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PhysOrg: “What, or Who, Killed the Last Mammoths?” What happened to the woolly mammoths? It’s a whodunit (or, rather, a “what-done-it”) mystery of extinction that rivals the question of what did in the dinosaurs.
Either a sudden, relatively catastrophic weather event or a new disease killed the mammoths.
Perhaps the definitive creationist statements on what happened to the late woolly mammoth have been authored by Michael Oard, whose Extinction of the woolly mammoth (from Frozen in Time and The extinction of the woolly mammoth: was it a quick freeze? provide explanations for the creatures’ demise near the end of the post-Flood Ice Age.
As for evolutionists reporting in Proceedings of the Royal Society B, “the final extinction” of at least one group of woolly mammoths “was caused by a relatively sudden, rather than gradual, change in the mammoths’ environment.” The team considered genetic evidence from mammoth remains from Wrangel Island, a remote Arctic island that is thought to have been home to some of the last surviving mammoths.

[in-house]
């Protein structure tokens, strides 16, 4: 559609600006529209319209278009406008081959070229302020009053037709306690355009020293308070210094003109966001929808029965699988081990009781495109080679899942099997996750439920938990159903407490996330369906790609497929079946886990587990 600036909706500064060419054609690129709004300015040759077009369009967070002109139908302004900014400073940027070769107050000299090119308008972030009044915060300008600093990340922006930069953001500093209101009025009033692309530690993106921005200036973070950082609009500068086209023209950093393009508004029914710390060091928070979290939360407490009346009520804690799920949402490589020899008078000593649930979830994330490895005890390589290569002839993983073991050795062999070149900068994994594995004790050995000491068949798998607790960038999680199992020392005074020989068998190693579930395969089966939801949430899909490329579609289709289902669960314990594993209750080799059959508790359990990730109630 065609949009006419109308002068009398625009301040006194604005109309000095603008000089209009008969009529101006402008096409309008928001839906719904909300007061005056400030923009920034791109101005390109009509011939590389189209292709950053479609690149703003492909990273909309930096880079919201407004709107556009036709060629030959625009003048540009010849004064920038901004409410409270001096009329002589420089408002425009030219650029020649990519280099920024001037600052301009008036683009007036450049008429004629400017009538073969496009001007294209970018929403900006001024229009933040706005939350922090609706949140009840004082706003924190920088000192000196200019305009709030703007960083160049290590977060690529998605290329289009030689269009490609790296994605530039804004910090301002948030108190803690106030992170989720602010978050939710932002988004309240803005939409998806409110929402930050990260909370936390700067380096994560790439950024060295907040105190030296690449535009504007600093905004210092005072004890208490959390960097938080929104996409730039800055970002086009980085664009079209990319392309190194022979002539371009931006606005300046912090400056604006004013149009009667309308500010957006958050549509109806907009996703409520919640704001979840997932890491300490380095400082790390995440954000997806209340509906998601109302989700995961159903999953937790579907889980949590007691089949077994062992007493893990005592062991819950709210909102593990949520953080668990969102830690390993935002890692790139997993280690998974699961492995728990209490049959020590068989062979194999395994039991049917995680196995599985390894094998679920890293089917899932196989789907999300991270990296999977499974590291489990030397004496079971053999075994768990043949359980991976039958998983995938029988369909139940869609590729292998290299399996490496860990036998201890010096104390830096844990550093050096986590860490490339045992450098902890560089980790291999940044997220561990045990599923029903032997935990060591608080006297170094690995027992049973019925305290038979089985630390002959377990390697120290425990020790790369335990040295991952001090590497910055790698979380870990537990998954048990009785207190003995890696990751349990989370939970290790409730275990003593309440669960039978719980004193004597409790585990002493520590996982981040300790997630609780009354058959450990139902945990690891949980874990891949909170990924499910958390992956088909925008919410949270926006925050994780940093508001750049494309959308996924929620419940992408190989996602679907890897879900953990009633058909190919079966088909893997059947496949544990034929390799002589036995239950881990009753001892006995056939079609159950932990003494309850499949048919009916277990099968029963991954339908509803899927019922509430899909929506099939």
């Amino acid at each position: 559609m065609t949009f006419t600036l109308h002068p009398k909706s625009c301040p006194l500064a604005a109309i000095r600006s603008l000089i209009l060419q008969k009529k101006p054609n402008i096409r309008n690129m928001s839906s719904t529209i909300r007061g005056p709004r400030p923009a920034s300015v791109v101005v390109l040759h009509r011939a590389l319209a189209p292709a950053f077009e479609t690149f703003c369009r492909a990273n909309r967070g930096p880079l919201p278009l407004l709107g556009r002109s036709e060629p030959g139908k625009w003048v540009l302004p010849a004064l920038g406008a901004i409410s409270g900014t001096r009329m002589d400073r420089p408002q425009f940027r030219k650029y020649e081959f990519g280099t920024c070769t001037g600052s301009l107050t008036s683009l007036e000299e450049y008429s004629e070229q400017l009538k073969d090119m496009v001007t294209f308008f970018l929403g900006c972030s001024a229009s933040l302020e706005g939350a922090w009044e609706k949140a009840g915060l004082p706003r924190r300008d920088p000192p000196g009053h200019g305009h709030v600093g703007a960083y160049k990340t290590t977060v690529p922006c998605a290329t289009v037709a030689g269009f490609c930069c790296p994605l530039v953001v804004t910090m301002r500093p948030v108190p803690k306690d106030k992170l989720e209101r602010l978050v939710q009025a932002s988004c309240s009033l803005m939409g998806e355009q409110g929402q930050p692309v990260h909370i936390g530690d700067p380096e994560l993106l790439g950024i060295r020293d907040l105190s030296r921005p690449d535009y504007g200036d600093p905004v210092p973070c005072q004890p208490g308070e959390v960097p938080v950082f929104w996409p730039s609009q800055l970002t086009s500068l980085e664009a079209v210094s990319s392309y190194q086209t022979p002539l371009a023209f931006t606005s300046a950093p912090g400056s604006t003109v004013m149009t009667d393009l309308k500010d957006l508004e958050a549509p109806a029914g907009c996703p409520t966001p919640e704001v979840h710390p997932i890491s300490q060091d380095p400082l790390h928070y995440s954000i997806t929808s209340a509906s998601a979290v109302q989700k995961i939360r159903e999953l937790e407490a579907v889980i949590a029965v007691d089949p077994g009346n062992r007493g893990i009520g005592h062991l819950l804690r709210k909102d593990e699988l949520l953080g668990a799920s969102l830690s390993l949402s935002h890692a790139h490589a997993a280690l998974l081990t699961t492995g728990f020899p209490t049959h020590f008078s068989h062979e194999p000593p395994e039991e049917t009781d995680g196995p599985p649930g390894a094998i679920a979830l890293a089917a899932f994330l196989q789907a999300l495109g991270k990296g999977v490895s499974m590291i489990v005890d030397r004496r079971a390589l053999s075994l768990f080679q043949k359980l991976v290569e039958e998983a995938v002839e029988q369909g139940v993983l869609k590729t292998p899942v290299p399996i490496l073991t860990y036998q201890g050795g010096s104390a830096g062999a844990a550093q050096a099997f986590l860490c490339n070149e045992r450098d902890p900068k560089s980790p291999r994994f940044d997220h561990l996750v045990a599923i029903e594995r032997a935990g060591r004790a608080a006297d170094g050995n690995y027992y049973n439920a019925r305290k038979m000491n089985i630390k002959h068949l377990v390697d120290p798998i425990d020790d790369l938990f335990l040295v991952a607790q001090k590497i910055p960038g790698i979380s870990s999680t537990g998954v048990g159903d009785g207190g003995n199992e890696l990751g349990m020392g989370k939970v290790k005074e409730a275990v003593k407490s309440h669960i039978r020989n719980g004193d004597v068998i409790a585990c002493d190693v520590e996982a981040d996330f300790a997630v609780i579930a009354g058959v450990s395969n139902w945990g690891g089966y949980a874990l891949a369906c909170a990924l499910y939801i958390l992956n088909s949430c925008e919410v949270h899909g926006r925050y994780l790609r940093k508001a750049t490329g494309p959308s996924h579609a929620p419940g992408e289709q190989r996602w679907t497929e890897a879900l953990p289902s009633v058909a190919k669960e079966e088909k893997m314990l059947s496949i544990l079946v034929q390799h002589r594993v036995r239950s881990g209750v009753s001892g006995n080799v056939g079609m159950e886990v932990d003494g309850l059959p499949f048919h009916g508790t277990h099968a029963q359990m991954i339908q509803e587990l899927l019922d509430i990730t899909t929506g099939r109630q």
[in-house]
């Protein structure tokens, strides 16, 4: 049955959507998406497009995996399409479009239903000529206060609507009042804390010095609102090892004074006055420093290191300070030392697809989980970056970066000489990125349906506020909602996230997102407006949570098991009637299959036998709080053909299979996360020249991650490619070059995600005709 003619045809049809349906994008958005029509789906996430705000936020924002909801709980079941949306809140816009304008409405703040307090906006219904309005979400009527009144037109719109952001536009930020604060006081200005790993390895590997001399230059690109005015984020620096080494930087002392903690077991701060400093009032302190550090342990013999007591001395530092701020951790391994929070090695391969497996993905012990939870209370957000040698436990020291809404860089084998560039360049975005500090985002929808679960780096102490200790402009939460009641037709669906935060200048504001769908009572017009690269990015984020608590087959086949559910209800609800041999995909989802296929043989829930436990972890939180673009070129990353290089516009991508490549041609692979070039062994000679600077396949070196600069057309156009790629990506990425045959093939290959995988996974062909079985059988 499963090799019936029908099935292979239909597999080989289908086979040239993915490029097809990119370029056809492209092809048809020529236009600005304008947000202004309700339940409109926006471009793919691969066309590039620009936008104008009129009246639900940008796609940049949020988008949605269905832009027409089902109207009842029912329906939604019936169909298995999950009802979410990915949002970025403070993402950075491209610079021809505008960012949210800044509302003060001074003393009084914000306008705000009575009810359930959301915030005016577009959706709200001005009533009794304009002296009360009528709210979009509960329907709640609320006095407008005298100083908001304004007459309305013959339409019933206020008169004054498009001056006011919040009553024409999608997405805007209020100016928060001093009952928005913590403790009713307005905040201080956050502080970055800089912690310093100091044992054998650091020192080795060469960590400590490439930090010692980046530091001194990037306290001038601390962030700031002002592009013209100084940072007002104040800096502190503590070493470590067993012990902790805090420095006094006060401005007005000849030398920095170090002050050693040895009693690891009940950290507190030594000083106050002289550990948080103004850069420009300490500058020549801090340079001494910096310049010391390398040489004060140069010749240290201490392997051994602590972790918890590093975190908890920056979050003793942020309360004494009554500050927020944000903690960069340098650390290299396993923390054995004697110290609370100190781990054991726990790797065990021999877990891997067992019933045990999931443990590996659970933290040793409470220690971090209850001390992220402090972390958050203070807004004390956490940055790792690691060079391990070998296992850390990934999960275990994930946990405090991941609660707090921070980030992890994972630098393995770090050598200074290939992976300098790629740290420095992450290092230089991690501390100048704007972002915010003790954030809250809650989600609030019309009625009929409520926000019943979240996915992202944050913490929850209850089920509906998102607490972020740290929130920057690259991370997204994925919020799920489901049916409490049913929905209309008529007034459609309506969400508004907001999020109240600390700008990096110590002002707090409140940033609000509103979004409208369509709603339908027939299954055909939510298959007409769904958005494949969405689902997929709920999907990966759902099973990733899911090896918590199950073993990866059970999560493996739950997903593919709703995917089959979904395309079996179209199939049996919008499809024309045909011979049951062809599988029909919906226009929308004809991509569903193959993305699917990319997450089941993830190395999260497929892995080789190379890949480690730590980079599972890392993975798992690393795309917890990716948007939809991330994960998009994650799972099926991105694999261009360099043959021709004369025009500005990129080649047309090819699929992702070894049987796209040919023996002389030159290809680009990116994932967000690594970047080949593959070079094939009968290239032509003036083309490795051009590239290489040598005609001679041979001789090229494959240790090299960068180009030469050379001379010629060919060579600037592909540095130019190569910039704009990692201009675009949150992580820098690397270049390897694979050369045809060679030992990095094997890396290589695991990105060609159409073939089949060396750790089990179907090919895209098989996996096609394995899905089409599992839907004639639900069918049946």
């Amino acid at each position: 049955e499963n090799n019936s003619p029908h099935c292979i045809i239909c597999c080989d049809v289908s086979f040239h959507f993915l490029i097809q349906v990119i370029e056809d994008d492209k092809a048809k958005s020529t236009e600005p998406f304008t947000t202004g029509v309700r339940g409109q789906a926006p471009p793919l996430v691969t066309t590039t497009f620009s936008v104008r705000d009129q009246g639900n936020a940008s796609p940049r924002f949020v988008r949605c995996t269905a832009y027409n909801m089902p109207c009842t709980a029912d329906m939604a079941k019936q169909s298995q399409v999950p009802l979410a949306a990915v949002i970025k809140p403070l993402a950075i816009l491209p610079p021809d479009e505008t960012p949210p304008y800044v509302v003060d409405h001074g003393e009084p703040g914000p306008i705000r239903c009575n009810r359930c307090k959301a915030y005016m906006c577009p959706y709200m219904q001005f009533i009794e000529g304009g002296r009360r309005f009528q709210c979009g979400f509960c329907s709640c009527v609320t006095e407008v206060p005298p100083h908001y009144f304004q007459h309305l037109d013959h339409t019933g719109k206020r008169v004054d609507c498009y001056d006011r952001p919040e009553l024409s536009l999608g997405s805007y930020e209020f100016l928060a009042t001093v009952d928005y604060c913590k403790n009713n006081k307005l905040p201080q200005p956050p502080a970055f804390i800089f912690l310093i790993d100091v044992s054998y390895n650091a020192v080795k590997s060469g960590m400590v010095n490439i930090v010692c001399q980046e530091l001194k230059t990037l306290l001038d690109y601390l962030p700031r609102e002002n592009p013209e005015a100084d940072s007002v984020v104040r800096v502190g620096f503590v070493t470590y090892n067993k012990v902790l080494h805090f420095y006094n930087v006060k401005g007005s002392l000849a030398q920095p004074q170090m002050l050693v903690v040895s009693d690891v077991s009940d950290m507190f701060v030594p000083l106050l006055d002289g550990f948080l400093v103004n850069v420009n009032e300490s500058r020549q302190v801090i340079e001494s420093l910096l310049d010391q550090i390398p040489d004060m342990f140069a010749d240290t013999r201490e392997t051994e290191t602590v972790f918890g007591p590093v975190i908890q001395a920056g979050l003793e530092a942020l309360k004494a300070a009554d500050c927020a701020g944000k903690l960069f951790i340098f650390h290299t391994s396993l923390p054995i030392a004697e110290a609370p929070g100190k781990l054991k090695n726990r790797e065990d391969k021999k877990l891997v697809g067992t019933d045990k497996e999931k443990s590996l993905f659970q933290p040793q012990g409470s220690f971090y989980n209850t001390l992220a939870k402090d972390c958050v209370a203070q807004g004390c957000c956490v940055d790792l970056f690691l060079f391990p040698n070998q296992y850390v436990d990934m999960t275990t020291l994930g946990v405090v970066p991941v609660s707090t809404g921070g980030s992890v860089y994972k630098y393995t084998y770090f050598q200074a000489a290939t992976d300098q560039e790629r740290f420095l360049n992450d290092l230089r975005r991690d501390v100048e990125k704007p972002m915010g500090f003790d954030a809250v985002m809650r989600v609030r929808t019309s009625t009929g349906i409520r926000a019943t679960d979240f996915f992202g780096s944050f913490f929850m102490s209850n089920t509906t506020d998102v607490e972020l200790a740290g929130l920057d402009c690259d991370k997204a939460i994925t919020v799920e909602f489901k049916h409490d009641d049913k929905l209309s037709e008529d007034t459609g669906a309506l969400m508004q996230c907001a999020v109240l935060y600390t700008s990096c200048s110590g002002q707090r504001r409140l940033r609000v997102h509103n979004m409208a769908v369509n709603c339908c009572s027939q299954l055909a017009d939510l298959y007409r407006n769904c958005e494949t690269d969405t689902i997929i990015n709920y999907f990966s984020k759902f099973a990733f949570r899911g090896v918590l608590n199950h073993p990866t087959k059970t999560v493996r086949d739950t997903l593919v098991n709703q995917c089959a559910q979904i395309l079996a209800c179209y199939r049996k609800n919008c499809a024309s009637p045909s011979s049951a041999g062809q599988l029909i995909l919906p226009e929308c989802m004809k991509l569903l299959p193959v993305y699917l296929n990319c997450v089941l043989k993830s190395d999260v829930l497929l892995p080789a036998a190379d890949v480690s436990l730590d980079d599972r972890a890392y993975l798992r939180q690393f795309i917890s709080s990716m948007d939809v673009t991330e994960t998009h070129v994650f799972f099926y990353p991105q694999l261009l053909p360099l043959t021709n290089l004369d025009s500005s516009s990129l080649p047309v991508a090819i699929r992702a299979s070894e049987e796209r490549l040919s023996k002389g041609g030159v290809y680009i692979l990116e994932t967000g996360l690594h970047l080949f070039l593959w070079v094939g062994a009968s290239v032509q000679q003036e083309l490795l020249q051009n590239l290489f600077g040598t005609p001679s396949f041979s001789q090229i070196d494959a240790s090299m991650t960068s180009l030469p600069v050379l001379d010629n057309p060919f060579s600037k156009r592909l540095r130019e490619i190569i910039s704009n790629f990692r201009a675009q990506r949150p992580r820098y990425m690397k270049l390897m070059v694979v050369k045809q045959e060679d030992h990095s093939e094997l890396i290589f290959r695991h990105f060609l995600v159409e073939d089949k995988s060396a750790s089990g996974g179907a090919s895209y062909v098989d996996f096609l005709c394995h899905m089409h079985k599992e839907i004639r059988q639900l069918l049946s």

By reviewing the genetic variation in the mammoths from Wrangel Island, the team learned that genetic diversity had not fallen to dangerously low levels—which would have indicated that a long-term process killed the beasts. Thus, the researchers concluded that either a sudden, relatively catastrophic weather event or a new disease killed the mammoths. (They note, however, that the same circumstances may not have applied to all mammoths.)
While the research may not apply to the mammoth extinction as a whole, it does fit well with what creationists have argued regarding the extinction of the mammoths. The late woolly mammoth met its demise not over a long period of thousands and thousands of years, but instead relatively rapidly near the end of the post-Flood Ice Age period.
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